A MESSAGE FROM A FORMER PRESIDENT
We have before us the opportunity to forge for ourselves and for future generations a new world order. A world where the rule of law, not the law of the jungle, governs the conduct of nations. When we are successful (and we will be), we have a real chance at this new world order, an order in which a credible United Nations can use its peace-keeping role to fulfill the promise and vision of the U.N.’s founders.
As we remember and commemorate this most patriotic and solemn date in our nation’s history, we should not again allow ourselves to forget the very real possibility that this could be our last. There is no doubt but that individual rights and liberties are fewer today than ever before in America’s history, and if elected representatives are any indication, American citizens have remained too silent for too long, failing to respond to at least five different, official notices from their government leaders during the past twenty-five years: four of them, since March; two of them (the latest and last), on the same day. Drastically different than the first (above, from a famously forgotten 9/11 presidential address), the four deliveries concentrated into 2014 portend certain danger and an irreversibility, which, apparently, no one (not even the Washington Post) saw coming.
July 4th 2014
America’s fate was signaled by silence
“The world is changing, with accelerating speed,” admonished the President in his May 28th address to West Point graduates. “This presents opportunity, but also, new dangers.”
Two time zones away, the Vice President gave a similar warning in his equally foreboding address to Air Force Academy graduates, whom he referred to as “strategic thinkers, as well as warriors, and the future of the new world order.”
“This is the world you are graduating into,” Biden proclaimed. “It allows us to refocus our intelligence and military assets and resources to other parts of the world, where they are needed… where we face new challenges.”
Both leaders charged this particular generation, that represented by these graduating classes, with the responsibility of responding to “this new world” and taking the “lead in shaping a new world order for the 21st Century in a way consistent with American interests, and the common interest.”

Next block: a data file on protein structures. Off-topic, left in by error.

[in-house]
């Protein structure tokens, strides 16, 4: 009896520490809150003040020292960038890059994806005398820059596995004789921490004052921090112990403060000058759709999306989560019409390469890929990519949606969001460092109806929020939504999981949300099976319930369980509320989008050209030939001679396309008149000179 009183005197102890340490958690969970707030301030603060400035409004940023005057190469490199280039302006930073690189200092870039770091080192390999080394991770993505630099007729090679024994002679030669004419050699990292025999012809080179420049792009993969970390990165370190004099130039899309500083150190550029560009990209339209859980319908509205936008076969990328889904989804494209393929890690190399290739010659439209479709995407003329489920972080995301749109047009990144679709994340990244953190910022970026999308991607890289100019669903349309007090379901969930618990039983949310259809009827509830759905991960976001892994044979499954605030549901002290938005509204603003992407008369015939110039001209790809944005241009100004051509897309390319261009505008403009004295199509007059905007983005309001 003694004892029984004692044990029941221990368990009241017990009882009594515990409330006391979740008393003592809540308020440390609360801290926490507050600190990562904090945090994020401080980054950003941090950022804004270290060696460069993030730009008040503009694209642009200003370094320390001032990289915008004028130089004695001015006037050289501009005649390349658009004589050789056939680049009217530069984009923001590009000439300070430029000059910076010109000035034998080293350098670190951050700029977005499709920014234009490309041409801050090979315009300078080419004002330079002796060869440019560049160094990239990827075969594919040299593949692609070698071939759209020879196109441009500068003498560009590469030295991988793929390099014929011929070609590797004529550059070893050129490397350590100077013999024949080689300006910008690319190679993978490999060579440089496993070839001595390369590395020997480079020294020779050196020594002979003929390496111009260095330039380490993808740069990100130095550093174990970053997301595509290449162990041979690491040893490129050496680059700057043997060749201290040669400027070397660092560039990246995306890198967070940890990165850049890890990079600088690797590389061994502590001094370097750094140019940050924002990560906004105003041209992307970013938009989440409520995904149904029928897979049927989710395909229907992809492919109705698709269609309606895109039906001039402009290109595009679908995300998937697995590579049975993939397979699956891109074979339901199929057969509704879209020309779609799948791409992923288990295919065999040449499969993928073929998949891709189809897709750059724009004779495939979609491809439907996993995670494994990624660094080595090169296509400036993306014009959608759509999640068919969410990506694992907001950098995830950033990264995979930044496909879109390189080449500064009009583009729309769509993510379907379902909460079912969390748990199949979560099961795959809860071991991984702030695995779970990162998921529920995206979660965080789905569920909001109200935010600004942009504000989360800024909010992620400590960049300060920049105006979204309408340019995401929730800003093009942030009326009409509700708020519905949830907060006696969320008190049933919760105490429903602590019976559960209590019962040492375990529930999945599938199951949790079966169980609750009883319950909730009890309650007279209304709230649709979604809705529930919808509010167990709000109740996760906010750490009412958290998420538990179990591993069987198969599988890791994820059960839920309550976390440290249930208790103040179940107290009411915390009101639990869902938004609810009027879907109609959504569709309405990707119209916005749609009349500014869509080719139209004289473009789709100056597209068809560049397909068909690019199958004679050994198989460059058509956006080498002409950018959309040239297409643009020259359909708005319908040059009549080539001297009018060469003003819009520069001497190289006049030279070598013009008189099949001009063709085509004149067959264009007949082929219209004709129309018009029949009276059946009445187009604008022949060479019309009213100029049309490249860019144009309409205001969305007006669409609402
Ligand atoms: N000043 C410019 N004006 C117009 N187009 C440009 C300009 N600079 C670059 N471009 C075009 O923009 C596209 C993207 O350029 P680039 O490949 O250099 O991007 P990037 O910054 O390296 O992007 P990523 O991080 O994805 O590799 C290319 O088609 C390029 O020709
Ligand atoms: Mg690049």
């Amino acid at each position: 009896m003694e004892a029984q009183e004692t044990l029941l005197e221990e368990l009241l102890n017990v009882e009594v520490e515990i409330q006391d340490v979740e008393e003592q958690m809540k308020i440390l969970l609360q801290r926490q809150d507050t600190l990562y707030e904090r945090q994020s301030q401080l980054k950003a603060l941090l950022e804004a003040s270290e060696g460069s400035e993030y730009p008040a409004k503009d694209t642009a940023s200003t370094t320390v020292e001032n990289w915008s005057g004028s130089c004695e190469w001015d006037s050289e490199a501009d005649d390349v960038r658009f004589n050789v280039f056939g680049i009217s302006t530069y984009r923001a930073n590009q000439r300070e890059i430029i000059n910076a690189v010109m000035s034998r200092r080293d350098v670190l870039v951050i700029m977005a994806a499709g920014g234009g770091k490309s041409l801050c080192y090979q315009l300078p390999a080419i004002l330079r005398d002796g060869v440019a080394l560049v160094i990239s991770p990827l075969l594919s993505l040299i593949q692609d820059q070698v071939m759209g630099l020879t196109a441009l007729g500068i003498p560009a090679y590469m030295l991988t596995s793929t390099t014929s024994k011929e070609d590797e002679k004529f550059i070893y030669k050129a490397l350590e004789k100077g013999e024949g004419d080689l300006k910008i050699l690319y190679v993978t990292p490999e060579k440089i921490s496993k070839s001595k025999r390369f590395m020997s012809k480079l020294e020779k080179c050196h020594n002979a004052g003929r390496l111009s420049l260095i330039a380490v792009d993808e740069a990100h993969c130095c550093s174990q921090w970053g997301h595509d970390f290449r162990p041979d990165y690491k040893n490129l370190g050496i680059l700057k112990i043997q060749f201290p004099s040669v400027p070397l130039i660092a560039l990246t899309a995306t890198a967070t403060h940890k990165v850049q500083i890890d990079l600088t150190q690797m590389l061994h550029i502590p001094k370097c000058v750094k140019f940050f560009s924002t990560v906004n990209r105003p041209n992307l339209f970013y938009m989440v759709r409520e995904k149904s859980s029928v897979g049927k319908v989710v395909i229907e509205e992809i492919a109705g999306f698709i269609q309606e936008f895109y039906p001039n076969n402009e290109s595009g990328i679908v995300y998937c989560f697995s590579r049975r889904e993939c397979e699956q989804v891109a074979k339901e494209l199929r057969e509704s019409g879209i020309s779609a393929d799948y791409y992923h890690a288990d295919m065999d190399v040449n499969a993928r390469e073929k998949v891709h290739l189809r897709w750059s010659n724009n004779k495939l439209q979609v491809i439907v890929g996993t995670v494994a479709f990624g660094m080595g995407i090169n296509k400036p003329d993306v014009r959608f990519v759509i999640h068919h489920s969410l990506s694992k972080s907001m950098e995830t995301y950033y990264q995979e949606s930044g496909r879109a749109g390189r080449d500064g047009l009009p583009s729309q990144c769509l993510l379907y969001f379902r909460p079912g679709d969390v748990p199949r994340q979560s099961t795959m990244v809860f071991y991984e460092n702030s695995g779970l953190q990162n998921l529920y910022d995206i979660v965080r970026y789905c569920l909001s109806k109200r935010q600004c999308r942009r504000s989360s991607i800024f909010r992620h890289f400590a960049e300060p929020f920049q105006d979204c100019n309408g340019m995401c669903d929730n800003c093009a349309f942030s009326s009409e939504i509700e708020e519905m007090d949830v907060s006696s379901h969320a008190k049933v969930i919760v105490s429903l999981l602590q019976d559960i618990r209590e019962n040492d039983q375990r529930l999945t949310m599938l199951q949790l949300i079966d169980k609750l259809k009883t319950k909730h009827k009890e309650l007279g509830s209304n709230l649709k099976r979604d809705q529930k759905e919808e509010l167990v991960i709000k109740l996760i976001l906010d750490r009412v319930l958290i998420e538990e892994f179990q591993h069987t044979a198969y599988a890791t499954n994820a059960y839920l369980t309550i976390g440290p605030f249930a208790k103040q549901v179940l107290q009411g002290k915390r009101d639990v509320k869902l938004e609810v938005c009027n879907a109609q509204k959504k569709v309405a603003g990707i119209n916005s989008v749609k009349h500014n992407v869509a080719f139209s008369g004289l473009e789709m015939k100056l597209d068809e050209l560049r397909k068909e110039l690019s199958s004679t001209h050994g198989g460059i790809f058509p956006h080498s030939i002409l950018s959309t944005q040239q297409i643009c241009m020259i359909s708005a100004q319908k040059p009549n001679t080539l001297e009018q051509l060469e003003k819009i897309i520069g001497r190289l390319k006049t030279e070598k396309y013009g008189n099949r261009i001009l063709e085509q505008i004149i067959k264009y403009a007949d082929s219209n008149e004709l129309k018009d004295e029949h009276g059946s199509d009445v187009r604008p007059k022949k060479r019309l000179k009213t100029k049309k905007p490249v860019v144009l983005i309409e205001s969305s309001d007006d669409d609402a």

Six days earlier, Secretary of Defense Chuck Hagel expressed hope in overcoming inevitable obstacles; prevailing among them, the constitutions of individual sovereign nations. “We are seeing a new 21st Century world order being built, and though there are conflicts and complications, I think that what’s more hopeful, maybe than any other time in the history of the world, is that we have more opportunities, and more possibilities… and more resources.”
It is President Obama, however, who will be remembered for accepting the responsibility of imposing international rules of law on the people of America by formally acknowledging, in his March 26th “Signal Speech” in Brussels, that the international order “we have worked for generations to build,” had finally reared its hideous head… that American ideals, having been tested and “threatened by an older, more traditional view of power,” reflected the struggle societies have grappled with throughout history: “the proper relationship between the individual and the state.”
This alternative vision argues that ordinary men and women are too small-minded to govern their own affairs… that order and progress can only come when individuals surrender their rights to an all-powerful sovereign.
In looking back to the night when we first heard the words, “new world order,” one can only wonder who changed what Americans were intended to believe, and why.
At 9:09 PM on September 11th 1990, television and radio stations throughout the nation, broadcasting live, captured President George Bush as he delivered the most famously forgotten September 11th Presidential Address in the history of American freedom:
We stand today at a unique and extraordinary moment. The crisis in the Persian Gulf, as grave as it is, also offers a rare opportunity to move toward an historic period of cooperation. Out of these troubled times, our fifth objective — a new world order — can emerge: a new era — freer from the threat of terror, stronger in the pursuit of justice, and more secure in the quest for peace. An era in which the nations of the world, East and West, North and South, can prosper and live in harmony.
A hundred generations have searched for this elusive path to peace, while a thousand wars raged across the span of human endeavor. Today that new world is struggling to be born, a world quite different from the one we’ve known. A world where the rule of law supplants the rule of the jungle. A world in which nations recognize the shared responsibility for freedom and justice. A world where the strong respect the rights of the weak. This is the vision that I shared with President Gorbachev in Helsinki. He and other leaders from Europe, the Gulf and around the world understand that how we manage this crisis today could shape the future for generations to come.
Thank you. Good night. And God bless the United States of America.